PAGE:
I attended a Narcotics Anonymous meeting last week and I must admit that it has affected me. I never knew that many people suffer from addiction. And to think most of the other attendees looked normal. Judging by how many of them look, I would not have known that they suffer from addiction if I had not seen them in the meeting! Yet I saw them in the meeting. I heard their stories. I somehow shared in their suffering and in the suffering of their loved ones. The session was moving even though it was just the sharing of stories and struggles.
I realized that people who attend such meetings are simply living life just like everybody else. They were just fighting for control as does every other human in existence. One thing that struck me during that meeting was the nonjudgmental attitude. Even though some people there have done many bad things related to their addiction, the atmosphere of acceptance was there. It seemed that they just want to help each other recover. If only the world were such an accepting place. I think it might have something to do with how they treated addiction.
They treated it as if it were just a disease like the common colds or cancer. You are not at fault if you have a disease, but you can make a difference by controlling it. Another thing that touched me during the meeting was that they claimed that there was no cure to their addiction. There was someone there who has not touched drugs for years, but that person still thinks to be sick. How is it possible when no drug has touched that person’s body for many years? Will there be a time when the attendees of the meeting would graduate from their addiction?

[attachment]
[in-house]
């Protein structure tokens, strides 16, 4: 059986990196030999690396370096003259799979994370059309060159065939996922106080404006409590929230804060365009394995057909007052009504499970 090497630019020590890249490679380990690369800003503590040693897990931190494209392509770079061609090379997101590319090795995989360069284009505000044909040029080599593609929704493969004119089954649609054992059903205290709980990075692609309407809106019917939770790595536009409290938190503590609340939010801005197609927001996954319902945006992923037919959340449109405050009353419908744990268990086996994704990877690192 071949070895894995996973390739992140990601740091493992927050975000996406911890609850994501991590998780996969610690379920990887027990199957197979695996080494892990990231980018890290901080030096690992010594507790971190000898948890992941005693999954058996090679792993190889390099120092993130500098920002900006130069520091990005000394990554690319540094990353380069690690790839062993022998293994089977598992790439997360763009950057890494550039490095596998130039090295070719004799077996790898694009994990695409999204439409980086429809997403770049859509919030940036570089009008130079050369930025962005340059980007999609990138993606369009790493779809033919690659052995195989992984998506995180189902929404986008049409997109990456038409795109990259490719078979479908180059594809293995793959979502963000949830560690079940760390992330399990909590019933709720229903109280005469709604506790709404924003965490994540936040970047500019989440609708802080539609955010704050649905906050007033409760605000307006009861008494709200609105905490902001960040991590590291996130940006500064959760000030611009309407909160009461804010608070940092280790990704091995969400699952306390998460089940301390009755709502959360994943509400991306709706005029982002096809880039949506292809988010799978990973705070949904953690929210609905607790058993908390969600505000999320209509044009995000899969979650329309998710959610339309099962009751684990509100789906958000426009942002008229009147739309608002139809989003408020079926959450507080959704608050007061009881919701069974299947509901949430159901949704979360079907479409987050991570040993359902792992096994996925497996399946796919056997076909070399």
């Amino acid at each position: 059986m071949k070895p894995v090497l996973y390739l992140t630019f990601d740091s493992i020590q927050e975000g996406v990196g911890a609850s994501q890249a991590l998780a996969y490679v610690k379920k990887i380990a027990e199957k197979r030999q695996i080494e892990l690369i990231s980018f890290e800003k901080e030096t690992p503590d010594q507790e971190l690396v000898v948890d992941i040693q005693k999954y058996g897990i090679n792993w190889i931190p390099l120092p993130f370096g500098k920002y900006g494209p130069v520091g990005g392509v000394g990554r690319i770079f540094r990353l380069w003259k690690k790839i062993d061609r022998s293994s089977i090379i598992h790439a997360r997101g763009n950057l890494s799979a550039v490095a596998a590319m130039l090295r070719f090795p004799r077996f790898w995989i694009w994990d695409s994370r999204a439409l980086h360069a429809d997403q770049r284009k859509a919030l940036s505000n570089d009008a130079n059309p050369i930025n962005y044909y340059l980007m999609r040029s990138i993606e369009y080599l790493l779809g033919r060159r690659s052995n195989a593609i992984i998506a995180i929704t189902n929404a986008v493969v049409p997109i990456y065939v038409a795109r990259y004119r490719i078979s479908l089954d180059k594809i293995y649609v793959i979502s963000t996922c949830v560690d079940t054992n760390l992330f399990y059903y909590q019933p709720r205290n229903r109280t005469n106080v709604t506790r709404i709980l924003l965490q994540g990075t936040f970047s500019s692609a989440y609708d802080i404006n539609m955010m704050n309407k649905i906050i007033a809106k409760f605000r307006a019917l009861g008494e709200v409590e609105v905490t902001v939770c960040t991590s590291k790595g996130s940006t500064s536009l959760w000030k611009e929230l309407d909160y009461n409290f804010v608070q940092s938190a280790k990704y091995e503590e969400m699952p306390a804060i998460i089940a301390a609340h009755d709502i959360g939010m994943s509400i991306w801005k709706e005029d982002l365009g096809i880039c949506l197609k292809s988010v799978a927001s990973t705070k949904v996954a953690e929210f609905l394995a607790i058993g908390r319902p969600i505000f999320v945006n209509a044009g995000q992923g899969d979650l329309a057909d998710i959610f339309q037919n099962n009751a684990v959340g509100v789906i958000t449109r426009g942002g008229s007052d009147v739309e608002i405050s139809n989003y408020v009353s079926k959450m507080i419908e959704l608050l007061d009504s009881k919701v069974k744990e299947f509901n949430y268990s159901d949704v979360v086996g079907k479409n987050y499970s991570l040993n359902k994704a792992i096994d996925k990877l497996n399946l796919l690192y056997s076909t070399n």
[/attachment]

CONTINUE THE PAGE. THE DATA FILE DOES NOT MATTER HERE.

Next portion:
Yet seeing them in that meeting made me realize that the people who are recently suffering from addiction also need the support and guidance of those who have managed to control their addiction for a long time. This gives them encouragement to face their everyday challenges. Also, I am amazed by the honesty that people in the meeting have even to visitors. They admit that they have addiction, and sometimes even how this addiction has affected them and their loved ones. They admit that they have a problem, and I think that it helps them in finding solutions to them. They also place trust in a higher power as they see that to be.
Thus it does not matter what religion or belief they follow, they submit that only with the help of that power can they overcome their addiction. I do not know what religion the members in the meeting where but I am sure that there were several beliefs represented there. The meeting was not what I had expected. I expected to see weak people there, but I was wrong. Instead I saw some of the strongest people I’ve ever met joining that group. The meeting changed much of my perception to addiction and support groups. I want to learn more from their experiences and the source of their strength. I may attend another meeting again soon!